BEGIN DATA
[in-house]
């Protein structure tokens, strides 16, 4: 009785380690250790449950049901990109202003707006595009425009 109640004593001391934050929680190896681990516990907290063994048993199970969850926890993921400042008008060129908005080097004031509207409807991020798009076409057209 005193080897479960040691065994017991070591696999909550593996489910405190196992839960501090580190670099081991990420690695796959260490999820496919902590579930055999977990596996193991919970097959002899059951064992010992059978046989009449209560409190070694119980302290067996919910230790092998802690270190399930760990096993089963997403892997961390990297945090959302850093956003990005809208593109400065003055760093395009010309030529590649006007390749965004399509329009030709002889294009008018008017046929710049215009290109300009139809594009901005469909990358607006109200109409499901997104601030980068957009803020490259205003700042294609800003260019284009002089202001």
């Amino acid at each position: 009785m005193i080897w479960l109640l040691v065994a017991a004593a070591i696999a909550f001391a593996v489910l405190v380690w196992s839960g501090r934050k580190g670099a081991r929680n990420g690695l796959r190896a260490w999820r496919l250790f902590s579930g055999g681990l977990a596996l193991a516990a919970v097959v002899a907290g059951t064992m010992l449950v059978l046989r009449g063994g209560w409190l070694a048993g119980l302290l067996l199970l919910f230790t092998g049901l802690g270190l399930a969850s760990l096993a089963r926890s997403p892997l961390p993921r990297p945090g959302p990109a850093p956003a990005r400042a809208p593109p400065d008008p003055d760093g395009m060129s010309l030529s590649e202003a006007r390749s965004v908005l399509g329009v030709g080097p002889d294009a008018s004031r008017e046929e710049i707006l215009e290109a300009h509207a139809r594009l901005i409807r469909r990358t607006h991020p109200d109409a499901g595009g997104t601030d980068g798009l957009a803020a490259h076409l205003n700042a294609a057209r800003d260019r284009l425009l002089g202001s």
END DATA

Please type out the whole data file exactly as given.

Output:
[in-house]
């Protein structure tokens, strides 16, 4: 009785380690250790449950049901990109202003707006595009425009 109640004593001391934050929680190896681990516990907290063994048993199970969850926890993921400042008008060129908005080097004031509207409807991020798009076409057209 005193080897479960040691065994017991070591696999909550593996489910405190196992839960501090580190670099081991990420690695796959260490999820496919902590579930055999977990596996193991919970097959002899059951064992010992059978046989009449209560409190070694119980302290067996919910230790092998802690270190399930760990096993089963997403892997961390990297945090959302850093956003990005809208593109400065003055760093395009010309030529590649006007390749965004399509329009030709002889294009008018008017046929710049215009290109300009139809594009901005469909990358607006109200109409499901997104601030980068957009803020490259205003700042294609800003260019284009002089202001």
């Amino acid at each position: 009785m005193i080897w479960l109640l040691v065994a017991a004593a070591i696999a909550f001391a593996v489910l405190v380690w196992s839960g501090r934050k580190g670099a081991r929680n990420g690695l796959r190896a260490w999820r496919l250790f902590s579930g055999g681990l977990a596996l193991a516990a919970v097959v002899a907290g059951t064992m010992l449950v059978l046989r009449g063994g209560w409190l070694a048993g119980l302290l067996l199970l919910f230790t092998g049901l802690g270190l399930a969850s760990l096993a089963r926890s997403p892997l961390p993921r990297p945090g959302p990109a850093p956003a990005r400042a809208p593109p400065d008008p003055d760093g395009m060129s010309l030529s590649e202003a006007r390749s965004v908005l399509g329009v030709g080097p002889d294009a008018s004031r008017e046929e710049i707006l215009e290109a300009h509207a139809r594009l901005i409807r469909r990358t607006h991020p109200d109409a499901g595009g997104t601030d980068g798009l957009a803020a490259h076409l205003n700042a294609a057209r800003d260019r284009l425009l002089g202001s």